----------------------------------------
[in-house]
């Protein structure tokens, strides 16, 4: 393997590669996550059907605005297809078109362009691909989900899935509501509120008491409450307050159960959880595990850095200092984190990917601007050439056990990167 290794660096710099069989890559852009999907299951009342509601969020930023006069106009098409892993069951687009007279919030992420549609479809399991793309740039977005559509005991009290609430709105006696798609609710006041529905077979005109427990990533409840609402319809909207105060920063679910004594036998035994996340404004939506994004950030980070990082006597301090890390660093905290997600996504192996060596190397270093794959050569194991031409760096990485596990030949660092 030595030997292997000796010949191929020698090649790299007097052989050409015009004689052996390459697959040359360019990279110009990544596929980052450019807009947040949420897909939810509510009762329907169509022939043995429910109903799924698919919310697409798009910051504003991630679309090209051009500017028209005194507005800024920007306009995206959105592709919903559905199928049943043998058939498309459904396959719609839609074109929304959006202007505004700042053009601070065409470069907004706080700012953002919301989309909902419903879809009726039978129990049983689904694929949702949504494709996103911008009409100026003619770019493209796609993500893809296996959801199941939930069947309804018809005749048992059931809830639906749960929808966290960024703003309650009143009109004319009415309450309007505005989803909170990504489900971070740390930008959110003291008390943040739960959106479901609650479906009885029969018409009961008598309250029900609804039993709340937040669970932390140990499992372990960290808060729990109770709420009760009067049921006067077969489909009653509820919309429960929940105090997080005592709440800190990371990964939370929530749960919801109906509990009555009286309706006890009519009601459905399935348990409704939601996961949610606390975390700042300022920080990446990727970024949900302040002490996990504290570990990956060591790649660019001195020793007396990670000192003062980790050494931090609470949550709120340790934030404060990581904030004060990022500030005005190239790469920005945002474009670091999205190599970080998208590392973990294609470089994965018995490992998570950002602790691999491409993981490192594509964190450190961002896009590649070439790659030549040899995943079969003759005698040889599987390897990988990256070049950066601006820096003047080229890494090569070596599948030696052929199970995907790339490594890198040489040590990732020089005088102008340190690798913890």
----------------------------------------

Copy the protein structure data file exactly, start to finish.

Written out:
[in-house]
């Protein structure tokens, strides 16, 4: 393997590669996550059907605005297809078109362009691909989900899935509501509120008491409450307050159960959880595990850095200092984190990917601007050439056990990167 290794660096710099069989890559852009999907299951009342509601969020930023006069106009098409892993069951687009007279919030992420549609479809399991793309740039977005559509005991009290609430709105006696798609609710006041529905077979005109427990990533409840609402319809909207105060920063679910004594036998035994996340404004939506994004950030980070990082006597301090890390660093905290997600996504192996060596190397270093794959050569194991031409760096990485596990030949660092 030595030997292997000796010949191929020698090649790299007097052989050409015009004689052996390459697959040359360019990279110009990544596929980052450019807009947040949420897909939810509510009762329907169509022939043995429910109903799924698919919310697409798009910051504003991630679309090209051009500017028209005194507005800024920007306009995206959105592709919903559905199928049943043998058939498309459904396959719609839609074109929304959006202007505004700042053009601070065409470069907004706080700012953002919301989309909902419903879809009726039978129990049983689904694929949702949504494709996103911008009409100026003619770019493209796609993500893809296996959801199941939930069947309804018809005749048992059931809830639906749960929808966290960024703003309650009143009109004319009415309450309007505005989803909170990504489900971070740390930008959110003291008390943040739960959106479901609650479906009885029969018409009961008598309250029900609804039993709340937040669970932390140990499992372990960290808060729990109770709420009760009067049921006067077969489909009653509820919309429960929940105090997080005592709440800190990371990964939370929530749960919801109906509990009555009286309706006890009519009601459905399935348990409704939601996961949610606390975390700042300022920080990446990727970024949900302040002490996990504290570990990956060591790649660019001195020793007396990670000192003062980790050494931090609470949550709120340790934030404060990581904030004060990022500030005005190239790469920005945002474009670091999205190599970080998208590392973990294609470089994965018995490992998570950002602790691999491409993981490192594509964190450190961002896009590649070439790659030549040899995943079969003759005698040889599987390897990988990256070049950066601006820096003047080229890494090569070596599948030696052929199970995907790339490594890198040489040590990732020089005088102008340190690798913890």